ANGRY residents are gearing up for another planning battle as an appeal is launched to build a new Morpeth home.
Plans initially came forward to build the three-storey, three-bedroom property on a patch of land at the entrance to Dene View, off the A192, last autumn.
But they attracted fierce opposition from residents, with a 200-name petition collected against the development and 18 individual letters of objection submitted.
Morpeth Town Council and Morpeth Civic Society also opposed the application and in November, it was turned down by Northumberland County Council’s North Area Planning Committee by six votes to one, with two abstentions.
Now, however, applicant John Hare is taking the matter to appeal.
The appeal will be done through written representations, rather than a public inquiry, but objectors are determined to make their concerns heard again.
Last week, Morpeth Town Council’s Planning and Transport Committee agreed to re-state its objections on the grounds of potential damage to the green corridor and wildlife at the entrance to the town, setting a precedent for development, the oversized design for the plot and traffic and parking concerns on a busy road that is already considered an accident blackspot.
Members will also strengthen their arguments that the application will hamper residents’ ability to draw up a Neighbourhood Plan for the town and decide for themselves where development should and should not be allowed.
Coun Ken Brown said: “We can certainly strengthen objection six, which says that Morpeth is developing a Neighbourhood Plan for residents to determine where development should take place.
“It has moved on in the last two or three months since this application last came before us.
“While we still haven’t got the Neighbourhood Plan in place, we are developing a vision for it and the outcome so far is that one of the things we ought to maintain is the green corridors in Morpeth.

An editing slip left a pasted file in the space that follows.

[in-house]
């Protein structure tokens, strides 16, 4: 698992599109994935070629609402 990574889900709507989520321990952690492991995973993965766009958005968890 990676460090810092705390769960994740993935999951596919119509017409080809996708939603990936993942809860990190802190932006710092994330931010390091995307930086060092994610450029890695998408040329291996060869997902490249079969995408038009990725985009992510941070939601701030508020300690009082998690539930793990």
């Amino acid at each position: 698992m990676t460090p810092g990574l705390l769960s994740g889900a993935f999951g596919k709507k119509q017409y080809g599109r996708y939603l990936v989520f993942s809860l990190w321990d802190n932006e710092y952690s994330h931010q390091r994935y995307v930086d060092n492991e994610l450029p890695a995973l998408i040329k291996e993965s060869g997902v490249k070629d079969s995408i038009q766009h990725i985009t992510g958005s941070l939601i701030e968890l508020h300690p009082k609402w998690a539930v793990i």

“That has specifically been noted in our workshops so it is likely to appear in the Plan.”
Coun David Parker added: “The prematurity argument isn’t quite as strong here as it is for a major application, but it still stands.
“I still think we can expand objection six.
“It won’t do any harm, it won’t detract from any objections that are being raised by local people or ourselves and it might be helpful.”
The committee agreed unanimously.
Objector Maureen Davison, of Pottery Bank Court, told the committee: “Thank you for your continued support. Everyone is really grateful.
“The 18 objectors I represent are the people who would be most affected by this development.
“They are very upset that Mr Hare has decided to disregard the body of public opinion against this development, but at the same time we are very grateful for the council’s continued support, and to Morpeth Civic Society as well.
“Those two organisations should know what is best for this town.
“Pottery Bank Court was subject to stringent heritage considerations when it was built and any building here, even though it is outside the Conservation Area, still has an impact on the Conservation Area.”
The objectors previously raised concerns about the proposed building’s siting and design, overlooking for neighbours, over-development of the plot, the lack of parking facilities in the area, flood risk, the impact on wildlife and the sewerage network, and road safety.
The plans are for a three-bedroom house, with parking for two vehicles, a garage and a garden.